More from the thread on Paddy Johnson's blog where I suggested that Brooklyn's Momenta Art had better things to be doing than a show called "Air Kisses: Art About the Contemporary Art World." I threw out some reasons this might be the case and got some mud slung my way. Then Laura Parnes of Momenta weighed in:
Did you actually see the show?
I agree that there are incredibly pressing issues to deal with right now, however the artworld is fueled by the richest people in the world. Many of whom are responsible for these “other” pressing issues you speak of. The absurdity of the artmarket and the sick power games that occur are symptomatic of something much larger. Understanding our relationship to it as arts workers is worthy of examination.
My reply (not on Johnson's thread, just here):
I wasn't reviewing your show and didn't claim to--just offering my thoughts on the press release you sent me in advance of the event. I can do that, right?
In any case, you don't have to convince me the art world is a corrupt, insincere place. I don't think it's a surprise to anyone.
Occasionally someone makes a good self-reflective work about his or her own industry. The movie The Player is a great example. Or Network. Or your own Hollywood Inferno, with Guy Richards Smit as a silver tongued media devil. But movies and TV reach millions and understanding how they warp the body politic is a matter of some urgency.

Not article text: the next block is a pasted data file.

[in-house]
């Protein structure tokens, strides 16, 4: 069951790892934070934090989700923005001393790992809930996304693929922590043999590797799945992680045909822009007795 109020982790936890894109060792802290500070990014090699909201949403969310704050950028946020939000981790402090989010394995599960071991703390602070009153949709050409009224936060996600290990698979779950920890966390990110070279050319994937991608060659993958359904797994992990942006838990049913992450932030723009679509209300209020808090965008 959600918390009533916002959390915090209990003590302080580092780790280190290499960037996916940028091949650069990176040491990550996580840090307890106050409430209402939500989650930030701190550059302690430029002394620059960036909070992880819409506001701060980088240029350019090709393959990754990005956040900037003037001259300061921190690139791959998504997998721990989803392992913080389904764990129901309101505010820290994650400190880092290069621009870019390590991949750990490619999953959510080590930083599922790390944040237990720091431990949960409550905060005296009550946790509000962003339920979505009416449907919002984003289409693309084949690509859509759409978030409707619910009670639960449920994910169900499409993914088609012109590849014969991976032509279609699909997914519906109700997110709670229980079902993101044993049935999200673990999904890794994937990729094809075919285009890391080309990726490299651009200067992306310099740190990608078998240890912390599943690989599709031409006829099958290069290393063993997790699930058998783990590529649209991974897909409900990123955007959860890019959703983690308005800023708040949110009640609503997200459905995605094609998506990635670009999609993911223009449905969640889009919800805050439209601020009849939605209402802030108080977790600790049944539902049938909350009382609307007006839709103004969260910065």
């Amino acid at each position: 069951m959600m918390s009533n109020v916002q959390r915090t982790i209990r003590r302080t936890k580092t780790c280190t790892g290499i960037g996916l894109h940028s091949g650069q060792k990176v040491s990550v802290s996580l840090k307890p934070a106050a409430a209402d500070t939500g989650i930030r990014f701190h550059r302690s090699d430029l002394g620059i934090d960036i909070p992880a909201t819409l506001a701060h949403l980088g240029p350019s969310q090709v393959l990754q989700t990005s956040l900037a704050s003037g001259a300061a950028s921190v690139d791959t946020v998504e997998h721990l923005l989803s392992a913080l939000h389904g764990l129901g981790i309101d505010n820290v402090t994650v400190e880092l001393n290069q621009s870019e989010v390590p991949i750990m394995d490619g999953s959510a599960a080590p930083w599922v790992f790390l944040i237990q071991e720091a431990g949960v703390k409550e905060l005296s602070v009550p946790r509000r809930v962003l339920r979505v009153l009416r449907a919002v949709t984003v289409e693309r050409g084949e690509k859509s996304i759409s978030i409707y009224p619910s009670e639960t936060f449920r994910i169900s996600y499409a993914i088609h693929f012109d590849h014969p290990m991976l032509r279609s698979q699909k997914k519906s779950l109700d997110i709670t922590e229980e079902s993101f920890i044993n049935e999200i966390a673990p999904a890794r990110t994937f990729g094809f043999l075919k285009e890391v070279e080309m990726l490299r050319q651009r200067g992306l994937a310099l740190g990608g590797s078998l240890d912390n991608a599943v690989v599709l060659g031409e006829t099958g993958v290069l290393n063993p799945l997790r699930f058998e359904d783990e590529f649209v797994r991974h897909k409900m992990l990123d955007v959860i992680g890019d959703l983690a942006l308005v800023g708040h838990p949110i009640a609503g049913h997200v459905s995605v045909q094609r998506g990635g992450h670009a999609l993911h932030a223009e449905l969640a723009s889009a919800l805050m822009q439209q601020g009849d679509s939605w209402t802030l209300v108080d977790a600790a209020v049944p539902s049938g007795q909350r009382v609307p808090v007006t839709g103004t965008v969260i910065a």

The art world is comparatively tiny and while its most egregious consumers are influential, they are not the ones who will see and be most affected by a self-reflexive show--instead it's artists themselves, who already know, or a public inclined to view artists as self-absorbed complainers rather than innovative agents of social or aesthetic change.
But more importantly, the art world is steeped in self-critique, and things never get better. Our most ingenious efforts haven't stopped something like that Deitch reality show where artists line up to be made into "stars." You yourself have been eloquent on the impossibility of transgression in a world saturated in media irony.
To me the best response to the Bush tax cut millionaires' obscene painting-buying spree of the '00s is to opt out and attempt to change the dialogue by cultivating a medium that cuts out middlemen, promotes transparency, and might actually lead to a redefinition of art. I'm talking about cyber-practice and self-publishing. The gallery still has a place in that--the intersection of the virtual and the actual is a fascinating place to be working.